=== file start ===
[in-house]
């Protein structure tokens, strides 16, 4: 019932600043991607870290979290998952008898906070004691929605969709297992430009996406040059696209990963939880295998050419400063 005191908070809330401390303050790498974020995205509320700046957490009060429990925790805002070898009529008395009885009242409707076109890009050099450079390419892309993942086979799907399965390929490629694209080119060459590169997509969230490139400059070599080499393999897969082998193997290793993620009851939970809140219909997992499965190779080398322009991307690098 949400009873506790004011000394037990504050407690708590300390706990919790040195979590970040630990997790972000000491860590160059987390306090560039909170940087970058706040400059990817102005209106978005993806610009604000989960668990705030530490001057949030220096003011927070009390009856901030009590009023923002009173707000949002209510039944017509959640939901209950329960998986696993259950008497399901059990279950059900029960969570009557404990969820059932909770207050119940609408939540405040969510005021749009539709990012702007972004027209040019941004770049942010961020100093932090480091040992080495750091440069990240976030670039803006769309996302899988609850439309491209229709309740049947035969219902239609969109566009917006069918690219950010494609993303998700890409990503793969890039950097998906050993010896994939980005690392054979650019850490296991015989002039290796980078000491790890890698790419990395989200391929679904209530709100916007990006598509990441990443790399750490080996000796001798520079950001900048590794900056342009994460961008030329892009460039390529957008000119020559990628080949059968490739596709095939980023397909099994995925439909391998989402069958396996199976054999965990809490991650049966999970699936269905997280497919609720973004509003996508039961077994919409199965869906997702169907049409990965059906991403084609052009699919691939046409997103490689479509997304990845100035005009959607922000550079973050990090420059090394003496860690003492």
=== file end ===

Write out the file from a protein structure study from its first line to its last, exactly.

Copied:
[in-house]
């Protein structure tokens, strides 16, 4: 019932600043991607870290979290998952008898906070004691929605969709297992430009996406040059696209990963939880295998050419400063 005191908070809330401390303050790498974020995205509320700046957490009060429990925790805002070898009529008395009885009242409707076109890009050099450079390419892309993942086979799907399965390929490629694209080119060459590169997509969230490139400059070599080499393999897969082998193997290793993620009851939970809140219909997992499965190779080398322009991307690098 949400009873506790004011000394037990504050407690708590300390706990919790040195979590970040630990997790972000000491860590160059987390306090560039909170940087970058706040400059990817102005209106978005993806610009604000989960668990705030530490001057949030220096003011927070009390009856901030009590009023923002009173707000949002209510039944017509959640939901209950329960998986696993259950008497399901059990279950059900029960969570009557404990969820059932909770207050119940609408939540405040969510005021749009539709990012702007972004027209040019941004770049942010961020100093932090480091040992080495750091440069990240976030670039803006769309996302899988609850439309491209229709309740049947035969219902239609969109566009917006069918690219950010494609993303998700890409990503793969890039950097998906050993010896994939980005690392054979650019850490296991015989002039290796980078000491790890890698790419990395989200391929679904209530709100916007990006598509990441990443790399750490080996000796001798520079950001900048590794900056342009994460961008030329892009460039390529957008000119020559990628080949059968490739596709095939980023397909099994995925439909391998989402069958396996199976054999965990809490991650049966999970699936269905997280497919609720973004509003996508039961077994919409199965869906997702169907049409990965059906991403084609052009699919691939046409997103490689479509997304990845100035005009959607922000550079973050990090420059090394003496860690003492």